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Southeast Alaska Power Agency

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  1. Southeast Alaska Power Agency NWHA 2014 Annual Conference – Seattle, WA Trey Acteson, CEO SEAPA’s Mission: To provide the lowest wholesale power rate consistent with sound utility planning and business practices. We exist for the long-term benefit of our member utilities and the rate payers, providing unified regional leadership for project development and prudent management of our interconnected power system.

  2. Southeast Alaska • Regional Profile: • Extends 500 miles Metlakatla to Yakutat • 35,000 sq. miles • Land ownership dominated by Fed 95% • Mostly Inventoried Roadless • 18,500 miles of shoreline • 34 Communities • 28 < 1000 people • 12 < 100 people • S.E. Population 75,000 • 33k Juneau • 20k SEAPA Interconnected Region • 9k Sitka

  3. Who is SEAPA? Southeast Alaska Power Agency • Regional Generation & Transmission Joint Action Agency • SEAPA owns the Tyee and Swan Lake Hydroelectric Projects, providing wholesale power and energy to the Municipalities of Ketchikan, Wrangell and Petersburg • SEAPA owns the transmission lines linking those communities together – Approximately 175 miles of transmission, including 14 miles of submarine cable • Evolved from the Four Dam Power Pool • SEAPA’s hydro projects were originally built by the State in early 1980’s and later purchased • Provide bundled services (Scheduling, Planning, Engineering, O&M, Water Mgmt., etc.) • Facilitate regional project development

  4. SEAPA Control Area Petersburg 20112012 MetersLoad/MWh PSG- 2112 55,404 WRG- 1979 38,509 KTN- 7443181,932 Totals: 11,534 275,845 MWh PSG Wrangell Tyee Note: Only 12,000 meters to spread cost of new development WRG KTN Swan SEAPA Generation Swan Lake Tyee Lake 25 MVA 77,000 MWh 25 MVA 130,000 MWh Ketchikan

  5. Regional Hydrosite Evaluation Purpose: Enhance S. E. Alaska Integrated Resource Plan (SEIRP) • Catalog potential hydropower sites • Establish desired data set for evaluation • Conduct field studies to fill SEIRP gaps • Raise base level of knowledge • Create ranking criteria/methodology • Establish regional database for decision makers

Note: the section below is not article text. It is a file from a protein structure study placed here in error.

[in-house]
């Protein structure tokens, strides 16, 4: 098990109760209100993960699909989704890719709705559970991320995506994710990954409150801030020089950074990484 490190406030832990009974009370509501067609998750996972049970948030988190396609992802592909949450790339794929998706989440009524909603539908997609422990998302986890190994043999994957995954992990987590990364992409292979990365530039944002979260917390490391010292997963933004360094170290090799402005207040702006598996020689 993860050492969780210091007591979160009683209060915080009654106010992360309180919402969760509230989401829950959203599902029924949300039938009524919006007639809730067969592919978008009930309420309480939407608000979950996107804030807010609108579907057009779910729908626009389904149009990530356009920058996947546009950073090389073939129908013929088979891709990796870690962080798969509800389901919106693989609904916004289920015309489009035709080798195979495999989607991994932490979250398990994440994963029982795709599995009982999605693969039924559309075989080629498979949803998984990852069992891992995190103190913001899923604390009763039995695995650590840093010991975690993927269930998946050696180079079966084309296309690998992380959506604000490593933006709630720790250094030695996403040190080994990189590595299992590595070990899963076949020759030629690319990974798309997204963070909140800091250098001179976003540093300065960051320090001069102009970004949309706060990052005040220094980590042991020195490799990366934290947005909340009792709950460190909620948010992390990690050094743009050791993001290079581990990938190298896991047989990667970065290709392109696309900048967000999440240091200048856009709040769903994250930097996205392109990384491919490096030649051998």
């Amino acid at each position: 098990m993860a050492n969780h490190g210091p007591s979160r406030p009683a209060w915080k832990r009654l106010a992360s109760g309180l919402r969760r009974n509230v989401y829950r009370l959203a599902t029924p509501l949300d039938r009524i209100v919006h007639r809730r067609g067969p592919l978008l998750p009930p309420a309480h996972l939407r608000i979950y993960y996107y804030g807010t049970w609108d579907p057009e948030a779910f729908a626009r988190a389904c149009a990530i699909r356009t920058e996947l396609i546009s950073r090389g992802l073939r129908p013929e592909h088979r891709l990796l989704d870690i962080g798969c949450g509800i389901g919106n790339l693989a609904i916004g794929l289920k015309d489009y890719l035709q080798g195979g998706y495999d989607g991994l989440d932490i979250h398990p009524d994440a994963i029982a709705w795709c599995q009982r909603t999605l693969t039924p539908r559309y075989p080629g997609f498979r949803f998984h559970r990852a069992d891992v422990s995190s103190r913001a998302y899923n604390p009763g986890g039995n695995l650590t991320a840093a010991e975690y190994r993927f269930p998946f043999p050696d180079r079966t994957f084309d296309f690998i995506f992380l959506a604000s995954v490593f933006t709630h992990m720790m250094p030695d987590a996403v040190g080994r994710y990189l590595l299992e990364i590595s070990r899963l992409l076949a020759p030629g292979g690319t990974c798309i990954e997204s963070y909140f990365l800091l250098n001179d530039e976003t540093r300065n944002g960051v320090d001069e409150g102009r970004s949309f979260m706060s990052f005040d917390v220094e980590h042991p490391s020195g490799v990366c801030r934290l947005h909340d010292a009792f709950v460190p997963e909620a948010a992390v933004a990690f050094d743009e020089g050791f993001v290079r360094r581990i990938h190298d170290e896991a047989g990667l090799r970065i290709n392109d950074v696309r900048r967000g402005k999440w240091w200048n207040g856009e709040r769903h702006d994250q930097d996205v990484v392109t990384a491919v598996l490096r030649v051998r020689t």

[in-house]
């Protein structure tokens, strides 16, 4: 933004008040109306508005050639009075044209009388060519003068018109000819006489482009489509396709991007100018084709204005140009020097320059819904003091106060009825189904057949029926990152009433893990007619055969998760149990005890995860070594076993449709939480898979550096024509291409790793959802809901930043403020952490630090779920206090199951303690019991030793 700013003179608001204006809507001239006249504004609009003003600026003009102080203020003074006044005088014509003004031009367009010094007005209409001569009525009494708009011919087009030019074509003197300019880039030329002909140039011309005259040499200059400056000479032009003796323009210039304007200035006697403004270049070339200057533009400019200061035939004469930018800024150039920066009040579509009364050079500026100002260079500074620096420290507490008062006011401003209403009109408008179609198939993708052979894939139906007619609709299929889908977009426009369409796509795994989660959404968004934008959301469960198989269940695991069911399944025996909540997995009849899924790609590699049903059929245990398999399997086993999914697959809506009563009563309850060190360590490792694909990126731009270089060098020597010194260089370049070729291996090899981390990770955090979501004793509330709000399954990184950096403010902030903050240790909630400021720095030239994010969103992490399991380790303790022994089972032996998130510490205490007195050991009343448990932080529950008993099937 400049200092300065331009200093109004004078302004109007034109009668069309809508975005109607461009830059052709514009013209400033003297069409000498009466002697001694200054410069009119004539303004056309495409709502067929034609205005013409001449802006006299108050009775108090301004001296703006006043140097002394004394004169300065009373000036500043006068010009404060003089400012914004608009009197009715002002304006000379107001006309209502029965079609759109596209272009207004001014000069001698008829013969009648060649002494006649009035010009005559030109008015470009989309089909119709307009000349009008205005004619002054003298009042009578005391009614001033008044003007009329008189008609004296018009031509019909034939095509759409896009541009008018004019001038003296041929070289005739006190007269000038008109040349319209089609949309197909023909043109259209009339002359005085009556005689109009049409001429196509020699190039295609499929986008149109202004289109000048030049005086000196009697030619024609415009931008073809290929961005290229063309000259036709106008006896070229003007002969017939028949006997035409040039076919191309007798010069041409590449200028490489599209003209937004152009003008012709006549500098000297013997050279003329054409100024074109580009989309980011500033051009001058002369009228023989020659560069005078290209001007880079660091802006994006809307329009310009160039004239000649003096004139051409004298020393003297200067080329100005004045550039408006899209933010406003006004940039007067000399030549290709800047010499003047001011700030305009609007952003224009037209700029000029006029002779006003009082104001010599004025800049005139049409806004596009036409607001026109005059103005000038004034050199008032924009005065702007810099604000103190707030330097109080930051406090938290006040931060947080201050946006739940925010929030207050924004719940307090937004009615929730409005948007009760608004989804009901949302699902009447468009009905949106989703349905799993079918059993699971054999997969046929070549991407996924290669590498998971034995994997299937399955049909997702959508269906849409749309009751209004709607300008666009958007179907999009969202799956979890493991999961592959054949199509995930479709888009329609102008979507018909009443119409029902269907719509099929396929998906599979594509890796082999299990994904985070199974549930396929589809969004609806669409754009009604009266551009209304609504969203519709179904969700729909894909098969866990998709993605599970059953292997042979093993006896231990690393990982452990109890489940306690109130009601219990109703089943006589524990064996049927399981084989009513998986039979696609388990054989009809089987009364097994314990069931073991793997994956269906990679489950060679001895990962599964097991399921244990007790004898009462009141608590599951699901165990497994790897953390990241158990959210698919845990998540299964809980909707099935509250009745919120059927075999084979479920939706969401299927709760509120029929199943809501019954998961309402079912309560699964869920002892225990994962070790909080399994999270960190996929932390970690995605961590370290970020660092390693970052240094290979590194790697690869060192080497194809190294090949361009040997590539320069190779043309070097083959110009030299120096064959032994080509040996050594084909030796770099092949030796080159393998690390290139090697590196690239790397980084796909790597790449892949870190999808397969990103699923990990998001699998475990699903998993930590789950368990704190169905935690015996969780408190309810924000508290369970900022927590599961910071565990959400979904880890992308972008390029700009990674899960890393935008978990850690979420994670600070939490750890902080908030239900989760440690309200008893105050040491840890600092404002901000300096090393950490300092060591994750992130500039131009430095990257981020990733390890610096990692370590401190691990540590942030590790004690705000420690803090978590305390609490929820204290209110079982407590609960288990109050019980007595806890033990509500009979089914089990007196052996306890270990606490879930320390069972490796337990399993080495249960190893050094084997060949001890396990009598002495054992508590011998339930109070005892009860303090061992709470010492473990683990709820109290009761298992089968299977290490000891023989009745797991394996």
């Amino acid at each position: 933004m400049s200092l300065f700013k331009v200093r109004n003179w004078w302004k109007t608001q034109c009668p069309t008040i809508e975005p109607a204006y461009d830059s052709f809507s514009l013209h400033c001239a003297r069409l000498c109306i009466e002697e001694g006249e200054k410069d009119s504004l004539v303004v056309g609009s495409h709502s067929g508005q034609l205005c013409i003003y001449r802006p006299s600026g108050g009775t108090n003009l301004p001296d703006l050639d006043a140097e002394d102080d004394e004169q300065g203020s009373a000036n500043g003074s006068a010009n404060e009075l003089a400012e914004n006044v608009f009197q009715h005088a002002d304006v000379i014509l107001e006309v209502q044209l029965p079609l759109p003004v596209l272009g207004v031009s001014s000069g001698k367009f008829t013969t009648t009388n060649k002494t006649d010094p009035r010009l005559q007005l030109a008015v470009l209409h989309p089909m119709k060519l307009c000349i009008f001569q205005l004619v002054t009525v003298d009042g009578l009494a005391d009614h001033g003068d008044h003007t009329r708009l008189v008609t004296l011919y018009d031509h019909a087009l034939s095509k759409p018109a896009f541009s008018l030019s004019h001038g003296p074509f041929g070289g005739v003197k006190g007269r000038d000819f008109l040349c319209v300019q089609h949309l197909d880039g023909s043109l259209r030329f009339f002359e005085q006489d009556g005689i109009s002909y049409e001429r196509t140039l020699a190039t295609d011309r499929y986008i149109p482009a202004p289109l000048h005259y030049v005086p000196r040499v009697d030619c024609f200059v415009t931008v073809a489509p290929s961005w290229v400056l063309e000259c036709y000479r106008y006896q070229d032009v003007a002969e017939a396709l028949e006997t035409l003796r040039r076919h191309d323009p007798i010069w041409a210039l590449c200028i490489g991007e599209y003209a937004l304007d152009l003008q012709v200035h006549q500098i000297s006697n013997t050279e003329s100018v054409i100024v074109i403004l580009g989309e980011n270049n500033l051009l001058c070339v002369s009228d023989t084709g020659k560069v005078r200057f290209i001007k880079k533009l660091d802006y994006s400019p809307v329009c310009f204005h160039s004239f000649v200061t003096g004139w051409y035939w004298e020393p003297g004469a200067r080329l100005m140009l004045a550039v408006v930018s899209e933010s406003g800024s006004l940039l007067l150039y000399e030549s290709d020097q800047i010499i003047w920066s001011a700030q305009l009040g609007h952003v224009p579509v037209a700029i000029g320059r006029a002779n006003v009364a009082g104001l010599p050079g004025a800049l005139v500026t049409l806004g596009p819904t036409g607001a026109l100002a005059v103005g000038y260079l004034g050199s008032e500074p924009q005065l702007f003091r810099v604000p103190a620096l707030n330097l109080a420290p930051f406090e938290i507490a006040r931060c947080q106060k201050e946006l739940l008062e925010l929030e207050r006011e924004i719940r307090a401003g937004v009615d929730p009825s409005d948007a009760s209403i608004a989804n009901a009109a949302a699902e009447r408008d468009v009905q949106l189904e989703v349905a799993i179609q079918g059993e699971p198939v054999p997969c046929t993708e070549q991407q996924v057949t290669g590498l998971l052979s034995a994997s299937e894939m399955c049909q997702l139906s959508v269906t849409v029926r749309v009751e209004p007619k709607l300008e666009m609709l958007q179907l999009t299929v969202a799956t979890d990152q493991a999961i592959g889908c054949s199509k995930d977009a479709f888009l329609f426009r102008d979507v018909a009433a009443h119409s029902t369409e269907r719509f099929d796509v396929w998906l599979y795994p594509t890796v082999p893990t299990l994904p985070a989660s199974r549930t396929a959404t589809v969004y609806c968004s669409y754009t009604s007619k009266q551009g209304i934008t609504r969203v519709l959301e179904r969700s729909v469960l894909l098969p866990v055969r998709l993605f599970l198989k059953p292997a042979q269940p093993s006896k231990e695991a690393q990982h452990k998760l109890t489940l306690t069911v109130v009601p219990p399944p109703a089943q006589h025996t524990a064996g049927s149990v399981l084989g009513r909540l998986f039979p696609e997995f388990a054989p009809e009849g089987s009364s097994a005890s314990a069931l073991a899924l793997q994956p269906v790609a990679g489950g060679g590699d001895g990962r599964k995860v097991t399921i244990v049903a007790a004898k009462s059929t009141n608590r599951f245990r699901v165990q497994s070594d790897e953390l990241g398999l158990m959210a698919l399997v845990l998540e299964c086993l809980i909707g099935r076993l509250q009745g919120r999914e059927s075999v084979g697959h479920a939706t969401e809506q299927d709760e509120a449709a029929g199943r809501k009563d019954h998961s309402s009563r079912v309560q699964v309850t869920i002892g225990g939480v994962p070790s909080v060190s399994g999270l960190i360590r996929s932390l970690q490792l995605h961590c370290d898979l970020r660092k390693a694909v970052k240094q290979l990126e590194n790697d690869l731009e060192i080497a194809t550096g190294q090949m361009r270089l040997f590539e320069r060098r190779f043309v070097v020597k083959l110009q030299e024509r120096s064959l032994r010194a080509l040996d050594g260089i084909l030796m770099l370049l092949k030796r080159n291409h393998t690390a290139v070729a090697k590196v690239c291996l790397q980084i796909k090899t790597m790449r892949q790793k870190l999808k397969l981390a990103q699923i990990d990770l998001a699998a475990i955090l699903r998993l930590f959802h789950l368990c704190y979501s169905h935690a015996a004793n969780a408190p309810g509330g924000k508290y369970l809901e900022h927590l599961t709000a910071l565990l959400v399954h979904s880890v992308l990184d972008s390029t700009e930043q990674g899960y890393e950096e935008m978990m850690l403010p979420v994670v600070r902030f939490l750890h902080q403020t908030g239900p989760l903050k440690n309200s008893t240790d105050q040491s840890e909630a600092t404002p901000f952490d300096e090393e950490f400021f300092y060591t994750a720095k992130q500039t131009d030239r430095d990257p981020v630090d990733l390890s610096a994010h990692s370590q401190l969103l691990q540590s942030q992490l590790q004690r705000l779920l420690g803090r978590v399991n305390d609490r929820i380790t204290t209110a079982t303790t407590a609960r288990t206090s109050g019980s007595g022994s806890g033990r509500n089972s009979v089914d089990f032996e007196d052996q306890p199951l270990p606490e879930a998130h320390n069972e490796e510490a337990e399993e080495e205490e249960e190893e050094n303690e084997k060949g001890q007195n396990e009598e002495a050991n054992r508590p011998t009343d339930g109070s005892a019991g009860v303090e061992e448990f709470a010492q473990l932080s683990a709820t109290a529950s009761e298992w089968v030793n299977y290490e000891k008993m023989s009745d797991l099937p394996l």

6. Hydrosite Evaluation – Focus Area

  7. Challenges • Over 60 unique sites • Limited funding 1.7 million • Remote logistics • Weather • Safety • Balancing confidentiality with mission

  8. Project Approach Step 1 - Select project manager (MCM) Step 2 – Define overall objectives (Calibration) • Review Preliminary Assessment (SEIRP) • Perform Gap Analysis Step 3 – Project definition • Data collection objectives Step 4 – Reconnaissance Step 5 – Analysis & Recommendations

  9. Status Inspection criteria defined Project library structure created Gap analysis of SEIRP Reconnaissance plan developed Field team deployed to Annette Island in 2013 to evaluate energy and capacity content capabilities of entire island • Basin hydrology assessment (inflow prediction) • Flood estimation using USGS regression analysis • Stream gauge installation at two sites • Intake/Impoundment surveys • Bathymetric survey (depth) and side band LIDAR (storage) assessment

  10. Process Refinement • Best to deploy hydro guru on initial recon • Cluster “like” sites to minimize costs • Cleary define objective for each site • Clearly define technical teams and equipment • Explore lower-tech data collection options • Ensure adequate redundancy • Expect delays – Be flexible

  11. Photo Tour • Blue Lake – Sitka • Whitman Lake – Ketchikan • Swan Lake – Near Ketchikan

  12. Blue Lake - Sitka Raise dam 83’ New Powerhouse (3) 5.7MW turbines New 1 MW Fish Valve Unit Decommission (4) turbine generators New intake structure and gate house New surge chamber Penstock and tunnel upgrades Additional 34,500 MWH firm energy (27%) Cost: $142M + 15M Diesel Project

  13. More Blue Lake

  14. Whitman Lake – Ketchikan (KPU) Dam constructed in 1927 2 - 42” penstocks 4.6 MW output Supplies hatchery

  15. SEAPA’s Swan Lake Dam 174’ High & 430’ long at crest. Reservoir capacity 86,000 acre-feet.

  16. Swan Lake Reservoir Expansion Project • Cost: $13,391,869 • BENEFITS: • Displaces up to 800,000 gallons of diesel annually ($2.75 million) • Adds 25% more active storage • Maximizes use of existing infrastructure • Shifts spill to winter generation • Compliments other projects • Adds operational flexibility • Timed with load growth

  17. Swan Lake Status • FERC Board of Consultants assembled • 30% Design Firm under contract • Non-capacity license amendment to be filed in April 2014 • Actively pursuing State grant funding • Construction 2015/16

  18. Questions?